MOON4My father, who has taught high school geography courses for decades, used to have a set of globes in his room. One of them was a standard Earth globe, ocean-blue with carefully delineated and brightly colored continents and countries. The other was a moon globe – dust-colored and covered with fantastically named geographical features like the Sea of Tranquility, the Lake of Dreams and the Sea of Nectar. Despite its dull look, I liked the moon globe better, because who wouldn’t want to go visit the Sea of Serenity? (I figured I’d skip the Sea of Crises, though.) That globe was also heavily textured to illustrate mountain ranges, craters, and the “seas” that I was dumbfounded to learn weren’t actually seas at all.

I still remember that globe as being pretty cool, but I could never have imagined how much cooler globes would be once I reached adulthood – lunar globes, in particular. For one thing, technology has allowed us to obtain incredibly detailed and clear images of the moon’s surface, and technology also allows us to reproduce that surface with realistic precision. The new award for “coolest lunar globe I’ve ever seen” goes to French designer Oscar Lhermitte and London design studio Kudu. Their aptly named “MOON” is raising funds on Kickstarter at the moment, and, according to the team, it’s the most accurate lunar globe ever created.

dbea6707efd8f79e5a23680043ec4c4f_originalThat may sound like a bold claim, but it could very well be true. MOON’s topographical surface was designed using data from NASA’s Lunar Reconnaissance Orbiter. A fascination with the moon led Lhermitte to contact Germany’s Institute of Planetary Research, which has a team working on the LRO mission, and they were willing to provide him with access to their database. Using data and images from the database, Lhermitte created a 3D model of the entire lunar surface, then 3D printed it as a perfectly accurate, 1/20 million scale model of the moon.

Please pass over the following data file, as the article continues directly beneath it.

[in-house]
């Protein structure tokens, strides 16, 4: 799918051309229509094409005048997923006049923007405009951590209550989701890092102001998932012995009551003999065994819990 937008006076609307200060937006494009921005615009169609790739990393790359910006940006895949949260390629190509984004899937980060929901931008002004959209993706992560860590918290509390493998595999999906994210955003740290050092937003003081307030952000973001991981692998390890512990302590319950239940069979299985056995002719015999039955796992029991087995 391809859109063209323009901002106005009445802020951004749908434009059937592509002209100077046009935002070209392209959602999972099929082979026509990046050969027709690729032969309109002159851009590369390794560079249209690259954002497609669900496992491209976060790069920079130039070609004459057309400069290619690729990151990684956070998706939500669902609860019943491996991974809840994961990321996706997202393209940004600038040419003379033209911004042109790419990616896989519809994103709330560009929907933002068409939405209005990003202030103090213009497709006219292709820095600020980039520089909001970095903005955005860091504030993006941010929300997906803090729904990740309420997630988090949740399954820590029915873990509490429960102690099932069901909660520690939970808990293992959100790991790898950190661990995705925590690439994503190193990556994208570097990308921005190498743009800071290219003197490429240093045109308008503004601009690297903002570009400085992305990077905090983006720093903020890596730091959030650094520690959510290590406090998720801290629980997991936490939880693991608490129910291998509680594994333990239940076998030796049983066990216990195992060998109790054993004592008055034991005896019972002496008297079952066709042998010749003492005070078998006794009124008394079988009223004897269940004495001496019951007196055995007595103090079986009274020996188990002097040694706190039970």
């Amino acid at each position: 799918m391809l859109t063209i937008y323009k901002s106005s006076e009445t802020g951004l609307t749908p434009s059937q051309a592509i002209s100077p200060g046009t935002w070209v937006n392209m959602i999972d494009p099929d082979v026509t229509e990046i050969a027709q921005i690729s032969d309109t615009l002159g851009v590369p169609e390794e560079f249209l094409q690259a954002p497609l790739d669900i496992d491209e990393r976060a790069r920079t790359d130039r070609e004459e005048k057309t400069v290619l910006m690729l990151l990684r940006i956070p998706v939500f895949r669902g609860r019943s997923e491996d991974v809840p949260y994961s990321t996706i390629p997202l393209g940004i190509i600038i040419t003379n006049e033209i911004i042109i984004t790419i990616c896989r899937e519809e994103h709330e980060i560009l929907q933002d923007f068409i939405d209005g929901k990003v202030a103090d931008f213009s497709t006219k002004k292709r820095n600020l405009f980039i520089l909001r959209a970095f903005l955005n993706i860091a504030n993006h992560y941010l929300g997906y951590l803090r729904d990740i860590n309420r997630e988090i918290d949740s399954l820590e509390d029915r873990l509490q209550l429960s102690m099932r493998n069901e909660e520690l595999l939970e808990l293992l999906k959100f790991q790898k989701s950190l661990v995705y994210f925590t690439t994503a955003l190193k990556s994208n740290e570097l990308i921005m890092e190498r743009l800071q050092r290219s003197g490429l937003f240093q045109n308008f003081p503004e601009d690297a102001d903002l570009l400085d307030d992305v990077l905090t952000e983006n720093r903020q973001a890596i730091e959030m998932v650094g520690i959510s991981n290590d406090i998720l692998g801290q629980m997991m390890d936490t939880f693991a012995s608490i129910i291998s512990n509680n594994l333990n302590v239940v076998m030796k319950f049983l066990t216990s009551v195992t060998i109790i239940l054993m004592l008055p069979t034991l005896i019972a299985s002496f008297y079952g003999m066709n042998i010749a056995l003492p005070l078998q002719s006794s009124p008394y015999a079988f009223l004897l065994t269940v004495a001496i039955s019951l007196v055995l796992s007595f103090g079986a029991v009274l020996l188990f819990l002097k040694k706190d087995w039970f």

“One full Moon was 3D printed in order to become the MOON’s master (the one the molds are then made from),” the team noted on Kickstarter. “After several tests with different 3D printers, materials and techniques, an industrial SLS nylon printer was used with a layer thickness of 100 microns. Oscar took a job with professional mold makers to learn the craft of making the perfect cast.”

The 3D printed moon was used as a mold to cast the resin globes using a rotocasting machine that the team built themselves. The globes, available in two sizes, are incredibly real-looking, with each crater and mountain present in intricate detail and accurate scale. But the really amazing feature of MOON is the “sun” that comes with it. A ring of bright LED lights was connected to a computer, built and programmed by Kudu’s Alex Du Preez and Peter Kreeg, that rotates the ring around the moon, showing the rotation as it appears from Earth. Three different modes of rotation are programmed into the computer. Manual mode allows you to rotate the “sun” yourself to highlight the moon as you wish, while demo mode rotates automatically to show you an entire month-long moon cycle in 30 seconds. Then there’s live mode, which shows you the position of the sun in relation to the moon in real time. Set your controller to live mode, and the MOON in your home will perfectly sync with the phases of the moon in the sky.

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It’s obvious that an incredible amount of time and work went into MOON, which has been four years in the making according to the team. That work has paid off, as the two-day-old campaign has already surpassed its £25,000 (about $35,589) funding goal. Want your own MOON? Early bird rewards are already gone, but £300 (about $427) will get you the smaller-sized lunar globe without the sun ring, while £450 ($641) earns you the larger. For £500 ($712) you’ll get both the moon and sun at £200 less than the eventual retail price; £950 ($1,352) gets you the bigger moon plus sun. 

If you can’t afford a MOON but still want to support the campaign, there are plenty of smaller rewards that include logo postcards, patches, a moon calendar, and even, for £20 ($28), a sample piece of the MOON so you can see and display the craftsmanship and detail that went into the model.

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Smaller rewards will begin shipping as early as July; the globes themselves are estimated to ship around November. If anyone wants to buy me a MOON for Christmas, I won’t protest. Check out the Kickstarter video below. What are your thoughts on this? Discuss in the 3D Printed Lunar Globe forum over at 3DPB.com.

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